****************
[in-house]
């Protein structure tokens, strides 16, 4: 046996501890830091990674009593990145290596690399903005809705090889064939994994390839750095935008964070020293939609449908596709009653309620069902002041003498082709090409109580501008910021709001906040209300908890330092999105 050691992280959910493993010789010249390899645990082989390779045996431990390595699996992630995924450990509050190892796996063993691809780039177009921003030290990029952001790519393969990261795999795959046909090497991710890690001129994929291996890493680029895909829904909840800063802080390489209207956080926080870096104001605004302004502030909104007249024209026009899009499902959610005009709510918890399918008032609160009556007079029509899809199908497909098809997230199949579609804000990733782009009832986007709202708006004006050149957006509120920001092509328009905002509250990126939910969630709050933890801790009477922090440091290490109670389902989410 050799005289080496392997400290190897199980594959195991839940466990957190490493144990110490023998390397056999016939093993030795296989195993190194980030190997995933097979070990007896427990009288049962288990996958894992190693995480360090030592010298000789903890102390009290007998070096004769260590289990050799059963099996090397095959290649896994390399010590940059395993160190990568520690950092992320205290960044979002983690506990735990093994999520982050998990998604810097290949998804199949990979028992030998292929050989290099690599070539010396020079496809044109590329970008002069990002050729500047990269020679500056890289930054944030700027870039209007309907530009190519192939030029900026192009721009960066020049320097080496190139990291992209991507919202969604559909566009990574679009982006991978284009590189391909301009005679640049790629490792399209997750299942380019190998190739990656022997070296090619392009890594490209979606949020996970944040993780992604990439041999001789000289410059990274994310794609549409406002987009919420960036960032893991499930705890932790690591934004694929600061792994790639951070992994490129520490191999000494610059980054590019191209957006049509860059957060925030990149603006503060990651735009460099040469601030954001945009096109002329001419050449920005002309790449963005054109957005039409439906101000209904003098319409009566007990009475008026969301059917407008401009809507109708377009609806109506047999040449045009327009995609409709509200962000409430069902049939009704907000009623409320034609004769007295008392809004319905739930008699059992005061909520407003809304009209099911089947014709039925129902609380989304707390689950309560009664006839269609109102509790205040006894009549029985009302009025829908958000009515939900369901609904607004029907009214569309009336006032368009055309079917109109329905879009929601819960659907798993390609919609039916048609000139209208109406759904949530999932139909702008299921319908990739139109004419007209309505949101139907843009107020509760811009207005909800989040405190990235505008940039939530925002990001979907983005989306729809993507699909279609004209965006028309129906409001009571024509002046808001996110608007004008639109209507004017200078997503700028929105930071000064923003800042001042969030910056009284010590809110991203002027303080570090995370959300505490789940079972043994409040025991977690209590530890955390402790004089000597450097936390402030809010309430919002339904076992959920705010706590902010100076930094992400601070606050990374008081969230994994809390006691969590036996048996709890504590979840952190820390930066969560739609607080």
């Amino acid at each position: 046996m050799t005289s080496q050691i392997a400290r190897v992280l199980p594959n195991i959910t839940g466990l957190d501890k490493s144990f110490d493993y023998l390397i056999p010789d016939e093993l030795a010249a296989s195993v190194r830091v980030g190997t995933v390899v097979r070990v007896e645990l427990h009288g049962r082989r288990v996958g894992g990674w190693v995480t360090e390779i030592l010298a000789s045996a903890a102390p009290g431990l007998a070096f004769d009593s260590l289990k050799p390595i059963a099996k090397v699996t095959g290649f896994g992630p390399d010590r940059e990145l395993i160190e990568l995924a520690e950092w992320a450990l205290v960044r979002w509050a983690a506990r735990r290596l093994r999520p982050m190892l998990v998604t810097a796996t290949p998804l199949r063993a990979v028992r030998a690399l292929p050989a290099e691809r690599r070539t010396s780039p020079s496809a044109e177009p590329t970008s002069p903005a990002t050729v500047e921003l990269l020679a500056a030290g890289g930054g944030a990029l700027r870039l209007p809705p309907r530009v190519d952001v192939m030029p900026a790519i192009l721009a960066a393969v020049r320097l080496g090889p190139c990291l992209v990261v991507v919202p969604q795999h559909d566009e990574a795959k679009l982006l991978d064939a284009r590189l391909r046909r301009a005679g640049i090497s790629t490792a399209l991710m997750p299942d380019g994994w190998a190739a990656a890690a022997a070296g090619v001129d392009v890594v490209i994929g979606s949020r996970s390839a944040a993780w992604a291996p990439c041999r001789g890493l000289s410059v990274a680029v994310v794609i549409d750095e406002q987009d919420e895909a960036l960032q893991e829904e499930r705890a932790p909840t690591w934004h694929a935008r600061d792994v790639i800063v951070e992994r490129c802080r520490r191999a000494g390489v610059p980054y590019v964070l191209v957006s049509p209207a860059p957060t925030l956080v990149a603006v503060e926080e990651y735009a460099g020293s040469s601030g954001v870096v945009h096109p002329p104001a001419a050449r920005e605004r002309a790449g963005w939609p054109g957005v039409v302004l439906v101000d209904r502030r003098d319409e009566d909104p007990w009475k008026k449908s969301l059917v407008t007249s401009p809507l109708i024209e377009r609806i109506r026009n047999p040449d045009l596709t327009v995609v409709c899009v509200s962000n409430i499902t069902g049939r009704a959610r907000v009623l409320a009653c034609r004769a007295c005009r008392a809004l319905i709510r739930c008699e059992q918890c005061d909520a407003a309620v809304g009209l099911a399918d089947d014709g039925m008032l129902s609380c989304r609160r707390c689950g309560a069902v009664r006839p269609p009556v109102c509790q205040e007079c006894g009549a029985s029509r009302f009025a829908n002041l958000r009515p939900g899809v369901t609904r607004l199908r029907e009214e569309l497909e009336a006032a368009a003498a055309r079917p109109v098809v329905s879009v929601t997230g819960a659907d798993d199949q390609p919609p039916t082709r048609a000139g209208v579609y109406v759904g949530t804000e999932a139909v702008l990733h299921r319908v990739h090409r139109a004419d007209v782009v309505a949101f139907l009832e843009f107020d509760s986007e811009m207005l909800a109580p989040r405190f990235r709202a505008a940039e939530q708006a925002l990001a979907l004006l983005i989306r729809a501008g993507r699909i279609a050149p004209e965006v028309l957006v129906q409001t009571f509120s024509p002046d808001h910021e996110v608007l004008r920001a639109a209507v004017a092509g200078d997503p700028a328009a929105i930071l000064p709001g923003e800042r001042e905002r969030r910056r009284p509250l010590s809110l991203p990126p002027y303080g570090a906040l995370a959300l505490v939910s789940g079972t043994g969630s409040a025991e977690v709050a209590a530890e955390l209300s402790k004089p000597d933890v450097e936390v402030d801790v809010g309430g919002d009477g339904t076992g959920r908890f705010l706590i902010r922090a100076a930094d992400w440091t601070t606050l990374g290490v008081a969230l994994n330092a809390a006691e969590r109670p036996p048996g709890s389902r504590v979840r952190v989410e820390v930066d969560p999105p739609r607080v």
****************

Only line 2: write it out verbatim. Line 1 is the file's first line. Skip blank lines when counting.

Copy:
């Protein structure tokens, strides 16, 4: 046996501890830091990674009593990145290596690399903005809705090889064939994994390839750095935008964070020293939609449908596709009653309620069902002041003498082709090409109580501008910021709001906040209300908890330092999105 050691992280959910493993010789010249390899645990082989390779045996431990390595699996992630995924450990509050190892796996063993691809780039177009921003030290990029952001790519393969990261795999795959046909090497991710890690001129994929291996890493680029895909829904909840800063802080390489209207956080926080870096104001605004302004502030909104007249024209026009899009499902959610005009709510918890399918008032609160009556007079029509899809199908497909098809997230199949579609804000990733782009009832986007709202708006004006050149957006509120920001092509328009905002509250990126939910969630709050933890801790009477922090440091290490109670389902989410 050799005289080496392997400290190897199980594959195991839940466990957190490493144990110490023998390397056999016939093993030795296989195993190194980030190997995933097979070990007896427990009288049962288990996958894992190693995480360090030592010298000789903890102390009290007998070096004769260590289990050799059963099996090397095959290649896994390399010590940059395993160190990568520690950092992320205290960044979002983690506990735990093994999520982050998990998604810097290949998804199949990979028992030998292929050989290099690599070539010396020079496809044109590329970008002069990002050729500047990269020679500056890289930054944030700027870039209007309907530009190519192939030029900026192009721009960066020049320097080496190139990291992209991507919202969604559909566009990574679009982006991978284009590189391909301009005679640049790629490792399209997750299942380019190998190739990656022997070296090619392009890594490209979606949020996970944040993780992604990439041999001789000289410059990274994310794609549409406002987009919420960036960032893991499930705890932790690591934004694929600061792994790639951070992994490129520490191999000494610059980054590019191209957006049509860059957060925030990149603006503060990651735009460099040469601030954001945009096109002329001419050449920005002309790449963005054109957005039409439906101000209904003098319409009566007990009475008026969301059917407008401009809507109708377009609806109506047999040449045009327009995609409709509200962000409430069902049939009704907000009623409320034609004769007295008392809004319905739930008699059992005061909520407003809304009209099911089947014709039925129902609380989304707390689950309560009664006839269609109102509790205040006894009549029985009302009025829908958000009515939900369901609904607004029907009214569309009336006032368009055309079917109109329905879009929601819960659907798993390609919609039916048609000139209208109406759904949530999932139909702008299921319908990739139109004419007209309505949101139907843009107020509760811009207005909800989040405190990235505008940039939530925002990001979907983005989306729809993507699909279609004209965006028309129906409001009571024509002046808001996110608007004008639109209507004017200078997503700028929105930071000064923003800042001042969030910056009284010590809110991203002027303080570090995370959300505490789940079972043994409040025991977690209590530890955390402790004089000597450097936390402030809010309430919002339904076992959920705010706590902010100076930094992400601070606050990374008081969230994994809390006691969590036996048996709890504590979840952190820390930066969560739609607080």